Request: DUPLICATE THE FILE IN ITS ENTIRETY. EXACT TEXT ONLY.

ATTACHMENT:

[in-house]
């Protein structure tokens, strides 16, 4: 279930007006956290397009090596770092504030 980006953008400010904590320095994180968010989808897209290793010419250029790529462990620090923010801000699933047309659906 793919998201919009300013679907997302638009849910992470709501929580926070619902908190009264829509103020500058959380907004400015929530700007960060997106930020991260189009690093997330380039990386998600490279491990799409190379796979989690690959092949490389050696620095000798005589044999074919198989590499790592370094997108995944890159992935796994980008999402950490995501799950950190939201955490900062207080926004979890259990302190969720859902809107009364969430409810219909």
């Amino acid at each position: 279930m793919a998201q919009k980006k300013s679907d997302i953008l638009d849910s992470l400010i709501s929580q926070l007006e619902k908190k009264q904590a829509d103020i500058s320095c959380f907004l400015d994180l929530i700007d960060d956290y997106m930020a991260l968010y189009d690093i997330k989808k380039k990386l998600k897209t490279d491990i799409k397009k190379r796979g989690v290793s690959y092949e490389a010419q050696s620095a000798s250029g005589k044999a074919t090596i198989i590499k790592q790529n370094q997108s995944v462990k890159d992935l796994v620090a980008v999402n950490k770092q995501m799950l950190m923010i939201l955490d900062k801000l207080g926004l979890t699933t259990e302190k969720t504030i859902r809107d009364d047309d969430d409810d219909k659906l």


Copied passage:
[in-house]
């Protein structure tokens, strides 16, 4: 279930007006956290397009090596770092504030 980006953008400010904590320095994180968010989808897209290793010419250029790529462990620090923010801000699933047309659906 793919998201919009300013679907997302638009849910992470709501929580926070619902908190009264829509103020500058959380907004400015929530700007960060997106930020991260189009690093997330380039990386998600490279491990799409190379796979989690690959092949490389050696620095000798005589044999074919198989590499790592370094997108995944890159992935796994980008999402950490995501799950950190939201955490900062207080926004979890259990302190969720859902809107009364969430409810219909």
């Amino acid at each position: 279930m793919a998201q919009k980006k300013s679907d997302i953008l638009d849910s992470l400010i709501s929580q926070l007006e619902k908190k009264q904590a829509d103020i500058s320095c959380f907004l400015d994180l929530i700007d960060d956290y997106m930020a991260l968010y189009d690093i997330k989808k380039k990386l998600k897209t490279d491990i799409k397009k190379r796979g989690v290793s690959y092949e490389a010419q050696s620095a000798s250029g005589k044999a074919t090596i198989i590499k790592q790529n370094q997108s995944v462990k890159d992935l796994v620090a980008v999402n950490k770092q995501m799950l950190m923010i939201l955490d900062k801000l207080g926004l979890t699933t259990e302190k969720t504030i859902r809107d009364d047309d969430d409810d219909k659906l």